Monday, July 15, 2013

Crowdfunding goal reached in Mayflower project

Posted By on Mon, Jul 15, 2013 at 11:42 AM

click to enlarge EIFLING: Starts this week. - VIA THE TERRY PROJECT, UBC ON FACEBOOK
  • Via The Terry Project, UBC on Facebook
  • EIFLING: Starts this week.

UPDATE: We asked, you answered. We've reached our goal. Many, many thanks to all those who contributed large and small! We can't wait to move forward. 

We've entered the home stretch of Muckraking the Mayflower Oil Spill, our crowdfunding project with InsideClimate News. We're raising money to bring two reporters to Mayflower for a deep investigation into the clean-up efforts and future of the Pegasus Pipeline. 

Today, we crossed the $20,000 threshold on crowdfunding. That leaves us with $5,600 and five days to reach our goal by June 19. Already, those who've contributed have ensured the project will go forward. Thanks!

Sam Eifling, the Arkansas native who's written for the likes of Slate and Deadspin (and writes movie reviews for the Times), starts on Wednesday. Elizabeth McGowan, the Pulitzer Prize-winning reporter for InsideClimate News, gets here in early August. 

They're eager to get to work and continue to build on the excellent reporting that InsideClimate News has done largely from afar. But to ensure Sam and Elizabeth are able to stay in Mayflower to thoroughly cover the spill, we need to reach our goal. If you believe this is an important story that deserves deeper coverage, we hope you'll consider giving (it's tax deductible!). 

Speaking of ICN's excellent coverage, today Lisa Song and Shruti Ravindran report on heavy metal contamination from the spill.

The Arkansas Department of Environmental Quality and the pipeline operator, ExxonMobil, have found that most of the heavy metals in the cove and the main body of the lake are below levels of concern. Their testing is incomplete, however, because so far they’ve sampled only the water, not the soils or lake sediment.

Even when all the tests are done, health experts say it will be almost impossible to predict the long-term effects on residents, because little is known about how mixtures of heavy metals break down and change in the environment over time.

Joseph Graziano, a professor of environmental health sciences at Columbia University, said that in addition to determining the concentrations of heavy metals, scientists also must study if and how residents come into contact with the contaminants. "Sure, heavy metals have serious health effects," he said. "But only if exposure takes place."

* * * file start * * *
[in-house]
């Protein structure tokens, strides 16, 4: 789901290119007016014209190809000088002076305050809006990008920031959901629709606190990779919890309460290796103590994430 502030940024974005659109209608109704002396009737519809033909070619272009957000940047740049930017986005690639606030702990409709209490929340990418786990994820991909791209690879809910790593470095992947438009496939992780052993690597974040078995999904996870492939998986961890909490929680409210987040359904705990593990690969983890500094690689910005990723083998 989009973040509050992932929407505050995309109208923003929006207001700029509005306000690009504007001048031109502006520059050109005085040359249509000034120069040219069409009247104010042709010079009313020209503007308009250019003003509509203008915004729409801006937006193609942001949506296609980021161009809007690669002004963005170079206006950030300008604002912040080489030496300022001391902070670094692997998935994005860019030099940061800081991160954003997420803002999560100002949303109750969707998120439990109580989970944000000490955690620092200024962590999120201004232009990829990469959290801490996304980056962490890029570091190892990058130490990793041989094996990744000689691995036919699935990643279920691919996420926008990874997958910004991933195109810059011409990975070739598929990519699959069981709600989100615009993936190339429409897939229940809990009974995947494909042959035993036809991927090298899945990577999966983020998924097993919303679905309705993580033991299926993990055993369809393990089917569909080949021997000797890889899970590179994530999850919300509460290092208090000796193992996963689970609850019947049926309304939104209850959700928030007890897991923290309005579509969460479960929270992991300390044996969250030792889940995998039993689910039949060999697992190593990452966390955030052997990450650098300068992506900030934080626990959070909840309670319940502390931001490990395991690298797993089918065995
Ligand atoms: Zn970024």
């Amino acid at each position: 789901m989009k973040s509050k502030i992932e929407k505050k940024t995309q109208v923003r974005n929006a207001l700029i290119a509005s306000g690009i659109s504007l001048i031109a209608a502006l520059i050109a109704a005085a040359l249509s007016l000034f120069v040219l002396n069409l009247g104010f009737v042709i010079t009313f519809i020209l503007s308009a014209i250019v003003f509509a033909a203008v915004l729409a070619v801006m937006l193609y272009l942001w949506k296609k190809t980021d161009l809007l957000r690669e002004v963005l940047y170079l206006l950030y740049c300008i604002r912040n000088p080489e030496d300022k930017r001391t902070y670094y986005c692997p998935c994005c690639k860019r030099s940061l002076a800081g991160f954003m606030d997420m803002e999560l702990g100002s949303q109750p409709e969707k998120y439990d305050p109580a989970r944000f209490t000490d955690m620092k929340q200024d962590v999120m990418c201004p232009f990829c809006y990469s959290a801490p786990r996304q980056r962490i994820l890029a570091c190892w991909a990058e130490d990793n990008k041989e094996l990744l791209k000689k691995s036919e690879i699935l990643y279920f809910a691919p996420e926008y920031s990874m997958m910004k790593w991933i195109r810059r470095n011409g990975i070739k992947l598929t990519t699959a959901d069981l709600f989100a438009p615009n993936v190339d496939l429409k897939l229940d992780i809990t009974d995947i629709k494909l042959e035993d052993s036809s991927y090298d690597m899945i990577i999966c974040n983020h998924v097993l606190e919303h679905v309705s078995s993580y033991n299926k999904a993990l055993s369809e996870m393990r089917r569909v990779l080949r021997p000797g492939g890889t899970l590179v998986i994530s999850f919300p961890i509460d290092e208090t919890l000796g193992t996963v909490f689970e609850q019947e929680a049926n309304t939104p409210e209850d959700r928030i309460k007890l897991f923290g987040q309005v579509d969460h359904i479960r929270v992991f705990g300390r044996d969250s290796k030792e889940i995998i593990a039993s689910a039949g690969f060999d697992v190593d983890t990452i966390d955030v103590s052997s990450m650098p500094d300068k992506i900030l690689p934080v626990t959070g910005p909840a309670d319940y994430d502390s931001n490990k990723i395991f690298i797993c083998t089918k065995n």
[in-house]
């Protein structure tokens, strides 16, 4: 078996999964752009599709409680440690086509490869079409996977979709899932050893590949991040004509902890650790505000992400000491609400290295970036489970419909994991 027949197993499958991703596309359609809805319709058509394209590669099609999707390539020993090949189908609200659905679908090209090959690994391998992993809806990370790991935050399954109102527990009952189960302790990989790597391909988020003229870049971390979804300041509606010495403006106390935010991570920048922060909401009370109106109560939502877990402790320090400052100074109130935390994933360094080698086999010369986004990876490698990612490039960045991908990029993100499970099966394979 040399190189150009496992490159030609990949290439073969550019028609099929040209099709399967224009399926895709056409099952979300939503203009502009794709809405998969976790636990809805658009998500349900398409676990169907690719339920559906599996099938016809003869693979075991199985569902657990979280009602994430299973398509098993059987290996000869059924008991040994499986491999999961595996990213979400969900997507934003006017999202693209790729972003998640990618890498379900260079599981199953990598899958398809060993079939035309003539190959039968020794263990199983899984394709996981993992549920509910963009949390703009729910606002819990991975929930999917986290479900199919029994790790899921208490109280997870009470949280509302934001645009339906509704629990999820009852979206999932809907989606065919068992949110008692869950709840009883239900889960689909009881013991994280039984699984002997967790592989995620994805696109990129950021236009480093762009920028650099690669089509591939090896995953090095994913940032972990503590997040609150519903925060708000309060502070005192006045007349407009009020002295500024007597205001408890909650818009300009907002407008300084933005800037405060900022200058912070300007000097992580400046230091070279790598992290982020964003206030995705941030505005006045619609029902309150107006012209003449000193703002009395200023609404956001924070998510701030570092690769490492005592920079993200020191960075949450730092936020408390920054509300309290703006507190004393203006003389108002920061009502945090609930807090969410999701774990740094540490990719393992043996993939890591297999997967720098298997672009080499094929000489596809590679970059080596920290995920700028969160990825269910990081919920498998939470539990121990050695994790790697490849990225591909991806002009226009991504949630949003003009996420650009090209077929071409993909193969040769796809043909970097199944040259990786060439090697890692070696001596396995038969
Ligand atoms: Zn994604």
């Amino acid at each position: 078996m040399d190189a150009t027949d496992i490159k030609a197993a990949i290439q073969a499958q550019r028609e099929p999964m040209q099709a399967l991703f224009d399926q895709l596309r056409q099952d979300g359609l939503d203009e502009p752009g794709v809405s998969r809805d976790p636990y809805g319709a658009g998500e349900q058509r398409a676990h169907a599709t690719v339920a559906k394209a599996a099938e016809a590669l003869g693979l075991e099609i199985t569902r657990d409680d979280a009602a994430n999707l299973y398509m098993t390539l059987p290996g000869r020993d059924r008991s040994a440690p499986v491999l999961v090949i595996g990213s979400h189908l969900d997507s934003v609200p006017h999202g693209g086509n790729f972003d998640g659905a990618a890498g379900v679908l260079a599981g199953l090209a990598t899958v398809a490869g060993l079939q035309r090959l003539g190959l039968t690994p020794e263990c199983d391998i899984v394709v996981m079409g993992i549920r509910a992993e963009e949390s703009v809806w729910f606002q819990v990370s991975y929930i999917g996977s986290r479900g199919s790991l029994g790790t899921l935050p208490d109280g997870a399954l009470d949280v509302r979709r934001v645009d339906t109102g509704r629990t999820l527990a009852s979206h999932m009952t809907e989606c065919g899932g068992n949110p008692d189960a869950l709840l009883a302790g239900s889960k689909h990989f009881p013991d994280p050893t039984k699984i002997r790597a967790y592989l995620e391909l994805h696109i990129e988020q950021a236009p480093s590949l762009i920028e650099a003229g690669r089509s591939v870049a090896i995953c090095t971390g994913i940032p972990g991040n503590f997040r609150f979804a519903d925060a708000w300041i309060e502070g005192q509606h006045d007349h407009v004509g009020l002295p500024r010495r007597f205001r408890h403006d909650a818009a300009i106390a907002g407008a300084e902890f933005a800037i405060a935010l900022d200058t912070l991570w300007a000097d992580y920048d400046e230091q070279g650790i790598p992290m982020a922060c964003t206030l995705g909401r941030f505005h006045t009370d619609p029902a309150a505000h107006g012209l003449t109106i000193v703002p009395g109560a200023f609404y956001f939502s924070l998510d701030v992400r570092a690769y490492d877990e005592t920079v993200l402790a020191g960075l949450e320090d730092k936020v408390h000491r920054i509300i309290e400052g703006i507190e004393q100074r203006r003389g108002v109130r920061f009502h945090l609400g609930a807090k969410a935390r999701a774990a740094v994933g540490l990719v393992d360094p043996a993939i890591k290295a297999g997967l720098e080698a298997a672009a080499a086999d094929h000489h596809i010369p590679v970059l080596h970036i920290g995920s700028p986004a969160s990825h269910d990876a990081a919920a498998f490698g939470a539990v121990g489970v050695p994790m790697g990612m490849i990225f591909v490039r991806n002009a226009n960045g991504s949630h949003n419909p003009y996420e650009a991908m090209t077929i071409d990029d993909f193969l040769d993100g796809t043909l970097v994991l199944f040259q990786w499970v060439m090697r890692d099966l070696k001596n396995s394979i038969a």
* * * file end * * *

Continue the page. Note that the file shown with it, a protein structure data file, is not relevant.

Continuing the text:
Graziano and other experts say it's important to know, for example, if the metals are seeping into groundwater and reaching basements or backyard gardens, and if they're becoming more concentrated—and therefore more toxic—as they make their way up the food chain in Lake Conway.

Tags: , , , , , , ,

From the ArkTimes store

Favorite

Comments (2)

Showing 1-2 of 2

Add a comment

 
Subscribe to this thread:
Showing 1-2 of 2

Add a comment

More by Lindsey Millar

  • The Silence of Tom Cotton Edition

    The Senate health care bill, Judge Wendell Griffen's ruling on a new juvenile sentencing law, the revival of the bathroom bill and more — all covered on this week's podcast.
    • Jun 23, 2017
  • You're doing your 401(k) wrong

    Hundreds of thousands of retirement dollars could be at stake.
    • Jun 22, 2017
  • The No Insight From Dr. No Edition

    A hot car death and Heath Department recommendations, the health care overhaul bill being negotiated in secret in the U.S. Senate, a federal court verdict in a police violence case and more — discussed on this week's podcast.
    • Jun 16, 2017
  • More »

Readers also liked…

  • From Dallas, creative thinking about the Interstate 30 project

    An urban planner in Dallas says freeways are not always the answer. Incorporating some creativity already being used in Dallas and looking at the Interstate 30 project from a broader perspective, here are ideas that Arkansas highway planners have not considered. But should.
    • Nov 6, 2015
  • Ex-Hog Darrell Walker spotlighted for collection of work by black artists

    Former Razorback basketball player Darrell Walker and his art collection get a mention in today's New York Times in an article about the rising profiles and prices of black artists.
    • Nov 29, 2015
  • Al Gore remembers Dale Bumpers

    Former Vice President Al Gore, a former U.S. Senate colleague of Dale Bumpers, sent a statement on Bumpers' death Friday:
    • Jan 3, 2016

Most Shared

  • Obamascare

    Republicans at long last may be about to see their most fervent wishes and wildest predictions materialize — millions of people losing their medical and hospital coverage, unaffordable insurance, lost jobs, a Medicare financial crisis, mushrooming federal budget deficits and fiscal crises across state governments.
  • Megyn vs. Alex

    As vigorously hyped broadcast events go, Megyn Kelly's televised confrontation with internet conspiracy cultist Alex Jones proved something of a dud.
  • Monkey wrenches

    Junior is 17 now, and shows no interest in driving, or even taking the driving test. It's got his Old Man a little concerned, and not just because we're running a car service for one these days.

Most Recent Comments

Blogroll

Slideshows

 

© 2017 Arkansas Times | 201 East Markham, Suite 200, Little Rock, AR 72201
Powered by Foundation